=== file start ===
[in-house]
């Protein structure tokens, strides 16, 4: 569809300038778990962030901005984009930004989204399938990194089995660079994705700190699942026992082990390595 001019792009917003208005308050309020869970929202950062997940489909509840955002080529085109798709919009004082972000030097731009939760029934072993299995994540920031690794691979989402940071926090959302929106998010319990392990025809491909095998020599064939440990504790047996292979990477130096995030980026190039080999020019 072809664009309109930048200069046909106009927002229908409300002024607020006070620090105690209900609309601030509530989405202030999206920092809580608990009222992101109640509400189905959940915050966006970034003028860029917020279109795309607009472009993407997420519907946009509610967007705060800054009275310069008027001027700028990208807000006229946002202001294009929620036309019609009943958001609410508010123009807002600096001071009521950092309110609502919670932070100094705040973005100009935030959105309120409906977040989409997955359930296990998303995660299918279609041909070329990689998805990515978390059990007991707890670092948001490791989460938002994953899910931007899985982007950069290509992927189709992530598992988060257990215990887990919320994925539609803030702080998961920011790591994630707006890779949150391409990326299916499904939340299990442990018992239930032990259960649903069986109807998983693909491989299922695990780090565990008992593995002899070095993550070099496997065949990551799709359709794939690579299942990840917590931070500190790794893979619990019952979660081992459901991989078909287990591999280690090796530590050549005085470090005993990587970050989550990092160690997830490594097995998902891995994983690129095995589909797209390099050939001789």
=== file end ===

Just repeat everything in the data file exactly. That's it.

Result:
[in-house]
């Protein structure tokens, strides 16, 4: 569809300038778990962030901005984009930004989204399938990194089995660079994705700190699942026992082990390595 001019792009917003208005308050309020869970929202950062997940489909509840955002080529085109798709919009004082972000030097731009939760029934072993299995994540920031690794691979989402940071926090959302929106998010319990392990025809491909095998020599064939440990504790047996292979990477130096995030980026190039080999020019 072809664009309109930048200069046909106009927002229908409300002024607020006070620090105690209900609309601030509530989405202030999206920092809580608990009222992101109640509400189905959940915050966006970034003028860029917020279109795309607009472009993407997420519907946009509610967007705060800054009275310069008027001027700028990208807000006229946002202001294009929620036309019609009943958001609410508010123009807002600096001071009521950092309110609502919670932070100094705040973005100009935030959105309120409906977040989409997955359930296990998303995660299918279609041909070329990689998805990515978390059990007991707890670092948001490791989460938002994953899910931007899985982007950069290509992927189709992530598992988060257990215990887990919320994925539609803030702080998961920011790591994630707006890779949150391409990326299916499904939340299990442990018992239930032990259960649903069986109807998983693909491989299922695990780090565990008992593995002899070095993550070099496997065949990551799709359709794939690579299942990840917590931070500190790794893979619990019952979660081992459901991989078909287990591999280690090796530590050549005085470090005993990587970050989550990092160690997830490594097995998902891995994983690129095995589909797209390099050939001789």